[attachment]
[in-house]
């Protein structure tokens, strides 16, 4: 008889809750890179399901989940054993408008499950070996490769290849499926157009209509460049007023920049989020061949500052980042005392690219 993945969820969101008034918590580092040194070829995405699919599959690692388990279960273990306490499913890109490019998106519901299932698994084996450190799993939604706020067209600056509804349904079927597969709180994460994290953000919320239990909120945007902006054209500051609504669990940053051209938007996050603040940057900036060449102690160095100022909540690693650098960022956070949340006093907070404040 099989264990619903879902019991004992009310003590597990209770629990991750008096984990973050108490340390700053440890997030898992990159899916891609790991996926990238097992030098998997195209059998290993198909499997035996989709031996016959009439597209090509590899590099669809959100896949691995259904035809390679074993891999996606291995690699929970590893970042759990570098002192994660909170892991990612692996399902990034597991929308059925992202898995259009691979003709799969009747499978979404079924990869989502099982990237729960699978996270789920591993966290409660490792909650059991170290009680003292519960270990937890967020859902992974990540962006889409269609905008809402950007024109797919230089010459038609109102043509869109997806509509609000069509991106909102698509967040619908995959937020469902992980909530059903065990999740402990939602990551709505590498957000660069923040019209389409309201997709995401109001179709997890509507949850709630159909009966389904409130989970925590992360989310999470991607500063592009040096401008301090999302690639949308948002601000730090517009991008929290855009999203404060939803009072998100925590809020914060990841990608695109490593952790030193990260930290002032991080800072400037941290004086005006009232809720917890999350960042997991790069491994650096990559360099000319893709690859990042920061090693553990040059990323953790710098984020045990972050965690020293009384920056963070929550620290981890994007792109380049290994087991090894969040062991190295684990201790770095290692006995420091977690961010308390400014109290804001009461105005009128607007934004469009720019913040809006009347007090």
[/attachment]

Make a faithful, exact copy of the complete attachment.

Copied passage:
[in-house]
């Protein structure tokens, strides 16, 4: 008889809750890179399901989940054993408008499950070996490769290849499926157009209509460049007023920049989020061949500052980042005392690219 993945969820969101008034918590580092040194070829995405699919599959690692388990279960273990306490499913890109490019998106519901299932698994084996450190799993939604706020067209600056509804349904079927597969709180994460994290953000919320239990909120945007902006054209500051609504669990940053051209938007996050603040940057900036060449102690160095100022909540690693650098960022956070949340006093907070404040 099989264990619903879902019991004992009310003590597990209770629990991750008096984990973050108490340390700053440890997030898992990159899916891609790991996926990238097992030098998997195209059998290993198909499997035996989709031996016959009439597209090509590899590099669809959100896949691995259904035809390679074993891999996606291995690699929970590893970042759990570098002192994660909170892991990612692996399902990034597991929308059925992202898995259009691979003709799969009747499978979404079924990869989502099982990237729960699978996270789920591993966290409660490792909650059991170290009680003292519960270990937890967020859902992974990540962006889409269609905008809402950007024109797919230089010459038609109102043509869109997806509509609000069509991106909102698509967040619908995959937020469902992980909530059903065990999740402990939602990551709505590498957000660069923040019209389409309201997709995401109001179709997890509507949850709630159909009966389904409130989970925590992360989310999470991607500063592009040096401008301090999302690639949308948002601000730090517009991008929290855009999203404060939803009072998100925590809020914060990841990608695109490593952790030193990260930290002032991080800072400037941290004086005006009232809720917890999350960042997991790069491994650096990559360099000319893709690859990042920061090693553990040059990323953790710098984020045990972050965690020293009384920056963070929550620290981890994007792109380049290994087991090894969040062991190295684990201790770095290692006995420091977690961010308390400014109290804001009461105005009128607007934004469009720019913040809006009347007090």